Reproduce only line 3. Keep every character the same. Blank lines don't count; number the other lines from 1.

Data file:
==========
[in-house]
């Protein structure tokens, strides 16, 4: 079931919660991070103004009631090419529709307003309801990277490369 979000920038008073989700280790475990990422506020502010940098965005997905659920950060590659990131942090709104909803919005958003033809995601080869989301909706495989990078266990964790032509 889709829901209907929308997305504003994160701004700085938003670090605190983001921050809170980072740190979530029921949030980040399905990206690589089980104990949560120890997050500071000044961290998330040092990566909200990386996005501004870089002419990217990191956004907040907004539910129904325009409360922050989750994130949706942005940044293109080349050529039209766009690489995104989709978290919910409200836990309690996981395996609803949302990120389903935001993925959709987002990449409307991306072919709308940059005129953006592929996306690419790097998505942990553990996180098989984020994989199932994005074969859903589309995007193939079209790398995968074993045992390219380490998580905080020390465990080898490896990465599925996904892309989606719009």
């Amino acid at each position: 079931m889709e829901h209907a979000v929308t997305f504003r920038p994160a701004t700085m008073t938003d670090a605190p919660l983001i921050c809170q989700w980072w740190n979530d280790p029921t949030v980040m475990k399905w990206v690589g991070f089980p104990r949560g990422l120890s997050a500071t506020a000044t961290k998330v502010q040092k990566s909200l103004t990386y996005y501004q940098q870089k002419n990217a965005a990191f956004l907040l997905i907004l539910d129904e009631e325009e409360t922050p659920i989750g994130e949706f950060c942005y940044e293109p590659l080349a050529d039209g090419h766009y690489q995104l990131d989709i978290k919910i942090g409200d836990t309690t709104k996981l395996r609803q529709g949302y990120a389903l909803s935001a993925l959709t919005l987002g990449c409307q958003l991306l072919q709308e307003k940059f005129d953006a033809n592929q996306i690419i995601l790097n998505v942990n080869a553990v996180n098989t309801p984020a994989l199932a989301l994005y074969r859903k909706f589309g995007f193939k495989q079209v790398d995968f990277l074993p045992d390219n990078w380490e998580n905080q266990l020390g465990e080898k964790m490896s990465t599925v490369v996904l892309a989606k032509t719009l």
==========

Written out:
């Amino acid at each position: 079931m889709e829901h209907a979000v929308t997305f504003r920038p994160a701004t700085m008073t938003d670090a605190p919660l983001i921050c809170q989700w980072w740190n979530d280790p029921t949030v980040m475990k399905w990206v690589g991070f089980p104990r949560g990422l120890s997050a500071t506020a000044t961290k998330v502010q040092k990566s909200l103004t990386y996005y501004q940098q870089k002419n990217a965005a990191f956004l907040l997905i907004l539910d129904e009631e325009e409360t922050p659920i989750g994130e949706f950060c942005y940044e293109p590659l080349a050529d039209g090419h766009y690489q995104l990131d989709i978290k919910i942090g409200d836990t309690t709104k996981l395996r609803q529709g949302y990120a389903l909803s935001a993925l959709t919005l987002g990449c409307q958003l991306l072919q709308e307003k940059f005129d953006a033809n592929q996306i690419i995601l790097n998505v942990n080869a553990v996180n098989t309801p984020a994989l199932a989301l994005y074969r859903k909706f589309g995007f193939k495989q079209v790398d995968f990277l074993p045992d390219n990078w380490e998580n905080q266990l020390g465990e080898k964790m490896s990465t599925v490369v996904l892309a989606k032509t719009l």